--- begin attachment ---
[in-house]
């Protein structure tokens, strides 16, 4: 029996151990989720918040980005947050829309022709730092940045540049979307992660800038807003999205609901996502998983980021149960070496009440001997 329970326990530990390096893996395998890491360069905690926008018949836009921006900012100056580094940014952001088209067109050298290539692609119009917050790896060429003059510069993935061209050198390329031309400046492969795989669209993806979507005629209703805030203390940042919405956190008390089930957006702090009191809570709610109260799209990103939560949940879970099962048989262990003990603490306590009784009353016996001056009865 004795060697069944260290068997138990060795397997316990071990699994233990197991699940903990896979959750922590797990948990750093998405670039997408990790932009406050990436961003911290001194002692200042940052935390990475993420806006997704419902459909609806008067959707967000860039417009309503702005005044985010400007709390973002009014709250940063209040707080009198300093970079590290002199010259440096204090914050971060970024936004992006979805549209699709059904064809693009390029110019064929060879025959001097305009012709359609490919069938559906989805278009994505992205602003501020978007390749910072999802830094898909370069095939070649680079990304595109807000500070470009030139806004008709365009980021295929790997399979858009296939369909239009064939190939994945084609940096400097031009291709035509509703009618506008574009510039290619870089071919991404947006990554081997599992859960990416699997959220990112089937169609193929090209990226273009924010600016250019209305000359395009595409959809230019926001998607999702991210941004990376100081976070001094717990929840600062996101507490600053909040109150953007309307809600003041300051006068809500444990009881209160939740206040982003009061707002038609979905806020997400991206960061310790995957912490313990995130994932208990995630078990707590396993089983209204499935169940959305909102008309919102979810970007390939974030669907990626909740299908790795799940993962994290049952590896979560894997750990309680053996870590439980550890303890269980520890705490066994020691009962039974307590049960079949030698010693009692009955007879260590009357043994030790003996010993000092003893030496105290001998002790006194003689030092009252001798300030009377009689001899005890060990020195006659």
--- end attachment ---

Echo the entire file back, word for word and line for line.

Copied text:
[in-house]
């Protein structure tokens, strides 16, 4: 029996151990989720918040980005947050829309022709730092940045540049979307992660800038807003999205609901996502998983980021149960070496009440001997 329970326990530990390096893996395998890491360069905690926008018949836009921006900012100056580094940014952001088209067109050298290539692609119009917050790896060429003059510069993935061209050198390329031309400046492969795989669209993806979507005629209703805030203390940042919405956190008390089930957006702090009191809570709610109260799209990103939560949940879970099962048989262990003990603490306590009784009353016996001056009865 004795060697069944260290068997138990060795397997316990071990699994233990197991699940903990896979959750922590797990948990750093998405670039997408990790932009406050990436961003911290001194002692200042940052935390990475993420806006997704419902459909609806008067959707967000860039417009309503702005005044985010400007709390973002009014709250940063209040707080009198300093970079590290002199010259440096204090914050971060970024936004992006979805549209699709059904064809693009390029110019064929060879025959001097305009012709359609490919069938559906989805278009994505992205602003501020978007390749910072999802830094898909370069095939070649680079990304595109807000500070470009030139806004008709365009980021295929790997399979858009296939369909239009064939190939994945084609940096400097031009291709035509509703009618506008574009510039290619870089071919991404947006990554081997599992859960990416699997959220990112089937169609193929090209990226273009924010600016250019209305000359395009595409959809230019926001998607999702991210941004990376100081976070001094717990929840600062996101507490600053909040109150953007309307809600003041300051006068809500444990009881209160939740206040982003009061707002038609979905806020997400991206960061310790995957912490313990995130994932208990995630078990707590396993089983209204499935169940959305909102008309919102979810970007390939974030669907990626909740299908790795799940993962994290049952590896979560894997750990309680053996870590439980550890303890269980520890705490066994020691009962039974307590049960079949030698010693009692009955007879260590009357043994030790003996010993000092003893030496105290001998002790006194003689030092009252001798300030009377009689001899005890060990020195006659």